Panamanian government officials have publicly claimed that the road would encourage economic development of the area and that an an environmental impact study will soon be released for public comment. But NGOs offer a different assessment. The Civil Society for the Environment Initiative, for example, points out that some members of the current administration have land in the area, which would certainly increase in value if the road is built. FUNDICCEP laments the fact that despite several attempts to establish a dialogue, the government has refused to include conservation groups in the decision-making process.

Eco-Exchange’s repeated attempts to seek comments from representatives of the National Environment Authority, the government office responsible for the road construction project, were unsuccessful.

In Heckadon’s opinion, it is unthinkable that the administration could reach a decision on such a project before consulting the public. He adds: “Panama’s central government has decided to build the road at any cost, regardless of what anyone else says.”

Conservation groups don’t specifically oppose construction of a road between Cerro Punta and Boquete; rather, they propose an alternative route, to the south of Barú Volcano National Park. They claim that their route would pass through 12 agricultural communities, benefiting 9,000 people. But according to Sánchez, the government’s response to the proposal is that the northern route would be less costly to build. “They talk only about the fact that the road would cost $4.6 million, but they haven’t measured the environmental costs of that route, nor have they considered how difficult it would be to maintain a road of that kind in a mountainous area,” she says.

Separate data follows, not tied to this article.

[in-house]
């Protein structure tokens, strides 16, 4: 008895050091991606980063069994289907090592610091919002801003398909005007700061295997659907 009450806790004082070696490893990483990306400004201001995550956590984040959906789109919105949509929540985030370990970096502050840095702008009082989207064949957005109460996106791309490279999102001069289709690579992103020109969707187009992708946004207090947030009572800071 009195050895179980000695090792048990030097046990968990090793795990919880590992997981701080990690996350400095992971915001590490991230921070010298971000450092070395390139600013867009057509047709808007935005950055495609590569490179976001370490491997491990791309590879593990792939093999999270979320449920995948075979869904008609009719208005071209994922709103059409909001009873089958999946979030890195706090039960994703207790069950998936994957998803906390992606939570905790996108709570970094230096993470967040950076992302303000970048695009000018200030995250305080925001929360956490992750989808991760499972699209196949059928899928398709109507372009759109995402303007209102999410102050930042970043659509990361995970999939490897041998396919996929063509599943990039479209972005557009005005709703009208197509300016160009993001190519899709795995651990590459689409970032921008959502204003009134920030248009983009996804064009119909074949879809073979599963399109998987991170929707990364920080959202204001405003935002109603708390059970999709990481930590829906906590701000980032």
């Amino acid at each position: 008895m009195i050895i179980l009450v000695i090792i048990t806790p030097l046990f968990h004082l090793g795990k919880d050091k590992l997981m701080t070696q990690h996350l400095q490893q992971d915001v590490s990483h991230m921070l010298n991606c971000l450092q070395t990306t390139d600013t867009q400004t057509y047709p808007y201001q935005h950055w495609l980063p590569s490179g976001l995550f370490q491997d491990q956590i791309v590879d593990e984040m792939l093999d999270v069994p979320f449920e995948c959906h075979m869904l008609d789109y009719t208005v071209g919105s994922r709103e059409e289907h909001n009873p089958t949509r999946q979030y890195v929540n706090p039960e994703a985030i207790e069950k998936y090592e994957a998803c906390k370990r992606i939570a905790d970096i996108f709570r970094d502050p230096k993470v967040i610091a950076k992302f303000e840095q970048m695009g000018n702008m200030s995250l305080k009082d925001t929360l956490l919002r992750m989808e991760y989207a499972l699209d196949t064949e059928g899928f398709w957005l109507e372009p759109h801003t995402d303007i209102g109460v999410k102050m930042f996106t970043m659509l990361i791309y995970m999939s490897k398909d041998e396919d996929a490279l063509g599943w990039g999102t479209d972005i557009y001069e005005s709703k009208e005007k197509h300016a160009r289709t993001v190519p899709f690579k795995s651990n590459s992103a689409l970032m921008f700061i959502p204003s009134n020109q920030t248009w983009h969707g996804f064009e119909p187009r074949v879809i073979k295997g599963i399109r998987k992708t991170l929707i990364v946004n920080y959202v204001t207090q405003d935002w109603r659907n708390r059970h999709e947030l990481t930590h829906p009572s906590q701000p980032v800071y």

Work on the road has yet to resume, and Sánchez says the groups and communities intend to continue opposing its construction with every means at their disposal. According to Heckadon, the fact that civil society has risen up to fight for the environment is a victory in and of itself.

— Katiana Murillo

Contacts:

Stanley Heckadon
tel 507/212-8068
fax 507/212-8146
heckados@tivoli.si.edu

Damaris Sánchez
FUNDICCEP
tel 507/7712171
fax 507/ 7712171
amiscond@chiriqui.com

Read more about the campaign in the Eco-Index:
www.eco-index.org/search/results.cfm?ProjectID=692